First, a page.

If they are not interchangeable does anyone know what the differnces are?

Not sure why they're not showing the pickups/wagons on this listing:

http://www.kaiserwillys.com/product/855/willys-jeep-steering-tie-rods-steering-knuckle-parts-accessories

The Willys parts book shows the 80573 part number fitting the trucks/wagons starting in 1952. If I remember correctly, the earlier models required shims top and bottom, the later models only used shims on top to set bearing pre-load.


Finally, It seems that the crack could have been caused by the drag link exerting the steering force through the 4 bolts that connect it to the knuckle. Has anyone heard of this roblem hapening on other wagons or pickups?

Dad and I have beat the crap out of things over the 56 years we've had my truck - never did have a problem like you describe. I'd suspect other abuse than just steering in order to cause that kind of damage (or just unlucky and had a weak knuckle).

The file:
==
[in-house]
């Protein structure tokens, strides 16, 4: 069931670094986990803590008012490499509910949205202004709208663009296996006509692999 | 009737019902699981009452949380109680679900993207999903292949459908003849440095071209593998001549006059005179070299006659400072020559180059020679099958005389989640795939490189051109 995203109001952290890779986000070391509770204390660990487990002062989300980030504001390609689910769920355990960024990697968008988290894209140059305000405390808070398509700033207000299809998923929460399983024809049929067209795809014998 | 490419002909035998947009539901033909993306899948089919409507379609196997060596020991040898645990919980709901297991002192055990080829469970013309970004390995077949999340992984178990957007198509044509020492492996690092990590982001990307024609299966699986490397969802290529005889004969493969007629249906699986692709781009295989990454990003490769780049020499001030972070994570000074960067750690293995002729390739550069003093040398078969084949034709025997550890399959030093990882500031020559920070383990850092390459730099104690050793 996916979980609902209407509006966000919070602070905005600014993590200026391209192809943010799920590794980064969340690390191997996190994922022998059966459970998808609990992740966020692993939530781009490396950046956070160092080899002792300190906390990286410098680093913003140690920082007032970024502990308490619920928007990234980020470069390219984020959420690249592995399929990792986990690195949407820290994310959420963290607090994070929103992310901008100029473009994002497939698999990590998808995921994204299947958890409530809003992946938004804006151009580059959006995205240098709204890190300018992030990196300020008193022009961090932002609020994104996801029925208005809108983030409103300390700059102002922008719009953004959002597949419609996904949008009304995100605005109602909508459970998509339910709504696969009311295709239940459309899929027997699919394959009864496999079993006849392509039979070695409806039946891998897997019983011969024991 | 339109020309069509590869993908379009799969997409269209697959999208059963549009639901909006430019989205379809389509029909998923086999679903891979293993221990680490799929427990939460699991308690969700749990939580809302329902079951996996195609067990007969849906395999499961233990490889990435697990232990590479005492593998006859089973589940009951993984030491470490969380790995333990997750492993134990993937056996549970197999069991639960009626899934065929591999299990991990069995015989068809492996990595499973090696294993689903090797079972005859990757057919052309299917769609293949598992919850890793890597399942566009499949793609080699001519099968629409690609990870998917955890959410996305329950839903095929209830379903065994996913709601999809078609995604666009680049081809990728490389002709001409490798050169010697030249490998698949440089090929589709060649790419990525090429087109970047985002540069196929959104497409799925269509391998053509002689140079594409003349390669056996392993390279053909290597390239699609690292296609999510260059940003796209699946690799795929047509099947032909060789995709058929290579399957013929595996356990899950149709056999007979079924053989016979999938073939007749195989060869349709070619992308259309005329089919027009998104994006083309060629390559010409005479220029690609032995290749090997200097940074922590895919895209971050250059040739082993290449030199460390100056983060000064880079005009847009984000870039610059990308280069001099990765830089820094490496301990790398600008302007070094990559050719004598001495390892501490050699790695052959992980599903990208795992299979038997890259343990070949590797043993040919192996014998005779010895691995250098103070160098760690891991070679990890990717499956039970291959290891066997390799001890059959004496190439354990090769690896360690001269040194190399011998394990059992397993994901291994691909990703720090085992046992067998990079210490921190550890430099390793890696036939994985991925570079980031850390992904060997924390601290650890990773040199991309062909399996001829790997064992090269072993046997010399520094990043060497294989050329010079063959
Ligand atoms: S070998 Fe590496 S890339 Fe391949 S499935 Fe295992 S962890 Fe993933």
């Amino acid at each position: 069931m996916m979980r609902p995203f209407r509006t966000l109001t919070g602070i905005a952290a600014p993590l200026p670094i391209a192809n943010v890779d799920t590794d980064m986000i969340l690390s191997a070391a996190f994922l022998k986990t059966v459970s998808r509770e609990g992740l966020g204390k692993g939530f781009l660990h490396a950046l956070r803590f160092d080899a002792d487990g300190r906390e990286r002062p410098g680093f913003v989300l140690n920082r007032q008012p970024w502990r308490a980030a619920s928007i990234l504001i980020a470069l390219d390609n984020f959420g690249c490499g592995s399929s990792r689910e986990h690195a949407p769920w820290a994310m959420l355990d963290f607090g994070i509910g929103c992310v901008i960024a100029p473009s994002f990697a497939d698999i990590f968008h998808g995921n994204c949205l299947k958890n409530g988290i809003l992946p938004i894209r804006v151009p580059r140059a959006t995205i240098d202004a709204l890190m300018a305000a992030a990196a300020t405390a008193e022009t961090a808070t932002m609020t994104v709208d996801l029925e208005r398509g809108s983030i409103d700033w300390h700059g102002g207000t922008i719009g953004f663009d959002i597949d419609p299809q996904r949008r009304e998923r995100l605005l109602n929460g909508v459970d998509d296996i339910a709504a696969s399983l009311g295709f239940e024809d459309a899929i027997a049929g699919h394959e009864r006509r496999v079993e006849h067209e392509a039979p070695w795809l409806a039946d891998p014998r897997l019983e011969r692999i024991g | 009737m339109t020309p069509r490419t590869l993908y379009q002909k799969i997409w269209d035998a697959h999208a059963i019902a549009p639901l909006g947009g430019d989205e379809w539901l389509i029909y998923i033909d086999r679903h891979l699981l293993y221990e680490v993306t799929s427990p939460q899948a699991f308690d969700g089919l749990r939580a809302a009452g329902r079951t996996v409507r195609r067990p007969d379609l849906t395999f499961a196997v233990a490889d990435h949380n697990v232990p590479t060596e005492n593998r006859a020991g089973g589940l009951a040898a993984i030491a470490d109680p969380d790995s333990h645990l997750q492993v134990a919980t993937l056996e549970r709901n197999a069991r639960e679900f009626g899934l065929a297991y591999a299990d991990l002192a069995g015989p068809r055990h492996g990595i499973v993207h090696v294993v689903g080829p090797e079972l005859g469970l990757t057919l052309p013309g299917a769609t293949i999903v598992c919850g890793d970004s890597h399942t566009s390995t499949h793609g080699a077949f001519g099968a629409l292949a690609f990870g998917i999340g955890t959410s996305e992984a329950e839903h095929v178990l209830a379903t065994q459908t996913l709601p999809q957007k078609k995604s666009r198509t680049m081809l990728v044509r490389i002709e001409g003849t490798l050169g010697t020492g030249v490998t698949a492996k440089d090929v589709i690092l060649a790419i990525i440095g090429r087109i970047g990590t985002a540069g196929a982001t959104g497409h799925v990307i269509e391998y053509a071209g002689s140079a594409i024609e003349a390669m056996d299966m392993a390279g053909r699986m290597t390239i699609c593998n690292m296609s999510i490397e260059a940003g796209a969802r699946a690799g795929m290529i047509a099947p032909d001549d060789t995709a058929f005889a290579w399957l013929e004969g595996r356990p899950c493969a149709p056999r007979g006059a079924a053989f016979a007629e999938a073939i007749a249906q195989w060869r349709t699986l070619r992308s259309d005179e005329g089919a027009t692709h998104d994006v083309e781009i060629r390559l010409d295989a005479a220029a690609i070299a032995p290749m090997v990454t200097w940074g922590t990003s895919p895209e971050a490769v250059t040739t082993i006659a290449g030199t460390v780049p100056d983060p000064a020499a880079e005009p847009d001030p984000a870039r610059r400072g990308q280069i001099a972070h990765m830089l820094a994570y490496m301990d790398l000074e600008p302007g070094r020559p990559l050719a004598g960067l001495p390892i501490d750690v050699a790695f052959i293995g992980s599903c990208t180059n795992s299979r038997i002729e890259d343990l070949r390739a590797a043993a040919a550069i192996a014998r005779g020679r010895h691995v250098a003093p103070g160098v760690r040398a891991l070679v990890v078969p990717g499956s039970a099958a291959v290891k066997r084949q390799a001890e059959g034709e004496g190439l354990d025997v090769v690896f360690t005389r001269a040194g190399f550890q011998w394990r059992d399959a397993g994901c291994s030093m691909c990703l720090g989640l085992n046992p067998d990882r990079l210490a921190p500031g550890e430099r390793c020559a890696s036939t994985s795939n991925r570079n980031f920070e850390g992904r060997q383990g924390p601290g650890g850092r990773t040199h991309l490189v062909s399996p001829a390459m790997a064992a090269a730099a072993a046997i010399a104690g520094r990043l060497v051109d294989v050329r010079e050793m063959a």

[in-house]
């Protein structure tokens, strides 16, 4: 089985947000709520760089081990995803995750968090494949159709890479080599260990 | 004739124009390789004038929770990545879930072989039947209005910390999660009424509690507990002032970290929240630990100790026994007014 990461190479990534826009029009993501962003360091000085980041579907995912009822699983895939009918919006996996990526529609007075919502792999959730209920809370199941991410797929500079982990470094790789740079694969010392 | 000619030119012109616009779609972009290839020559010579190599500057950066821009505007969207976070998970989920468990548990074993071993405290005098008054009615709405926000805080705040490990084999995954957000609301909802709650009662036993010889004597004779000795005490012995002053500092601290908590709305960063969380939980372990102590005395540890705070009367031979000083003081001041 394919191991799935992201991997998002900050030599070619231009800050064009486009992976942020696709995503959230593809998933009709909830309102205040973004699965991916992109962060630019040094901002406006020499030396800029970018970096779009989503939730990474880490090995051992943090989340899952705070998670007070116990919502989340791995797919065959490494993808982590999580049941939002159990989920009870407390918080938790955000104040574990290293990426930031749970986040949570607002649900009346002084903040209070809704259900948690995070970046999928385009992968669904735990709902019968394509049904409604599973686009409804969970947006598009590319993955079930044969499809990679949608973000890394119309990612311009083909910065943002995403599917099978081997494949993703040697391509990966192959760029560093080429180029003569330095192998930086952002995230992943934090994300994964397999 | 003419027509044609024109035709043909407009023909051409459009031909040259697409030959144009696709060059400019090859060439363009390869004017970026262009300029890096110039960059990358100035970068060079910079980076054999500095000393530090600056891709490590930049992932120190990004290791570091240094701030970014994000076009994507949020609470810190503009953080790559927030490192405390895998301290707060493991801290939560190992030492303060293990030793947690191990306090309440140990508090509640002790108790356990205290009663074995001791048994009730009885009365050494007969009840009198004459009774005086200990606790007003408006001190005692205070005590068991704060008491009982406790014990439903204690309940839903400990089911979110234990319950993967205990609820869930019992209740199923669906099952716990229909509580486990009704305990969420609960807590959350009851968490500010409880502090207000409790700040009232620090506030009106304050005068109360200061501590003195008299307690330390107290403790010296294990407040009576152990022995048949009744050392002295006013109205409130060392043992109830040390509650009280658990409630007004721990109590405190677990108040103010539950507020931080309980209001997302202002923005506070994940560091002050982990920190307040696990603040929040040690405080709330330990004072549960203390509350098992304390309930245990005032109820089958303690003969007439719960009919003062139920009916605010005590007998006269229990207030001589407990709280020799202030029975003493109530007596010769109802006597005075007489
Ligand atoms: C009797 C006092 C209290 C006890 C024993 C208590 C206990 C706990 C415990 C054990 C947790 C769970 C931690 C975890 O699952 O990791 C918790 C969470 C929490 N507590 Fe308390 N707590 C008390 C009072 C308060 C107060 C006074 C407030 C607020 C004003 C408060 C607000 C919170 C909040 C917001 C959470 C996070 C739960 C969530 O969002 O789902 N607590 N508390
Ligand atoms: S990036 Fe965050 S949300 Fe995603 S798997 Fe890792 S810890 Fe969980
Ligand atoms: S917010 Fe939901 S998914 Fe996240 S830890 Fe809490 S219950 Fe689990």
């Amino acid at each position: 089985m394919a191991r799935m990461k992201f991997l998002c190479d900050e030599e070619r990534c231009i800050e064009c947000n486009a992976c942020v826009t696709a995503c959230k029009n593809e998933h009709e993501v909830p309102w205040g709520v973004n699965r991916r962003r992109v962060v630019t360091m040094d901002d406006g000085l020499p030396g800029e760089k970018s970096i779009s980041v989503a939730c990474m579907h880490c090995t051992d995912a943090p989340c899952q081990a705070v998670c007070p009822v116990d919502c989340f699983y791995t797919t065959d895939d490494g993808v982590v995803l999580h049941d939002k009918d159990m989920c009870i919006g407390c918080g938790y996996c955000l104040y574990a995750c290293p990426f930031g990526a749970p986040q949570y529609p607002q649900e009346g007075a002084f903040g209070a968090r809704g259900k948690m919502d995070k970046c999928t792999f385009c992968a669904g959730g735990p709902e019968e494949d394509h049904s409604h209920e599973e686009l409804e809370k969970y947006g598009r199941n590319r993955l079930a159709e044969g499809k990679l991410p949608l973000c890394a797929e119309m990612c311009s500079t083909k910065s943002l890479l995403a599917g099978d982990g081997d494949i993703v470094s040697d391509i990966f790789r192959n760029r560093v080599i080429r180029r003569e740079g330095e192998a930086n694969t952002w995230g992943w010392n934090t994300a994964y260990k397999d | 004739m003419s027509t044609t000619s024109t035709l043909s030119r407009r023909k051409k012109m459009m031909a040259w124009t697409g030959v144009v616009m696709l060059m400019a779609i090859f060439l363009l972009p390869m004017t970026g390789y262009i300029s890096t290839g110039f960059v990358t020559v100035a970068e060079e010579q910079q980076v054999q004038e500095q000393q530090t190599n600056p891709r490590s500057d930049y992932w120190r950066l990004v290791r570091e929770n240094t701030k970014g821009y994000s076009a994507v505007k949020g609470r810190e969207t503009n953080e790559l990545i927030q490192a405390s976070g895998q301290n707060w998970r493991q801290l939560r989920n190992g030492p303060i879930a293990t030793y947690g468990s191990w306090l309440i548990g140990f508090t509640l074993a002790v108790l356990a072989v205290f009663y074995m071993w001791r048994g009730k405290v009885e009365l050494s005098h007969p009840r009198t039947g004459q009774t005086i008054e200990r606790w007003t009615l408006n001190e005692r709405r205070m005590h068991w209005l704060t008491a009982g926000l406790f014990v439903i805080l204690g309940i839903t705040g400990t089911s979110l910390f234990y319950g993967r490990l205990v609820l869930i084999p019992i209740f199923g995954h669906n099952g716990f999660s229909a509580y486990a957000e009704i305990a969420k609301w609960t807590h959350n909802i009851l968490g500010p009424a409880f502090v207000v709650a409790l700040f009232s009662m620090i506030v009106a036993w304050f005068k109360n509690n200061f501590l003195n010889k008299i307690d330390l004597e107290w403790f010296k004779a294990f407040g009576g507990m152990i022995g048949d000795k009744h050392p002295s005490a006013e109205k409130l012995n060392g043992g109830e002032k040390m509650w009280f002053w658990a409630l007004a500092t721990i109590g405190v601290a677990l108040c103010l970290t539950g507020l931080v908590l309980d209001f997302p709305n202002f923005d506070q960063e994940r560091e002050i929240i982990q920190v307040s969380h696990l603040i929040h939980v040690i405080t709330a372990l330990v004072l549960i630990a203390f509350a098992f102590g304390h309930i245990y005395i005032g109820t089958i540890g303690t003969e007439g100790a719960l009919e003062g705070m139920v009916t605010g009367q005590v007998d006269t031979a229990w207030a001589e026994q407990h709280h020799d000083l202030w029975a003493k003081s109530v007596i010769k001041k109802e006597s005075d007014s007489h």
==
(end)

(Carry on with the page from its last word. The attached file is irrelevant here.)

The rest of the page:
One thing to check if you buy a 'new' one - make sure the lands for the bearing cap are 'square'. You don't want to see a gap like this:



and you might have problems sealing if the casting is a little off on the inside:



Have a little more info at:

http://www.jeep-trucks.com/index.php?page=guide&group=axle&part=front&action=d25_knuckles
 

diggerG

Well Oiled
Oct 2, 2011
4,799
Wrentham Ma.
First Name
Greg
Willys Model
  1. Wagon
Willys Year:
  1. 1963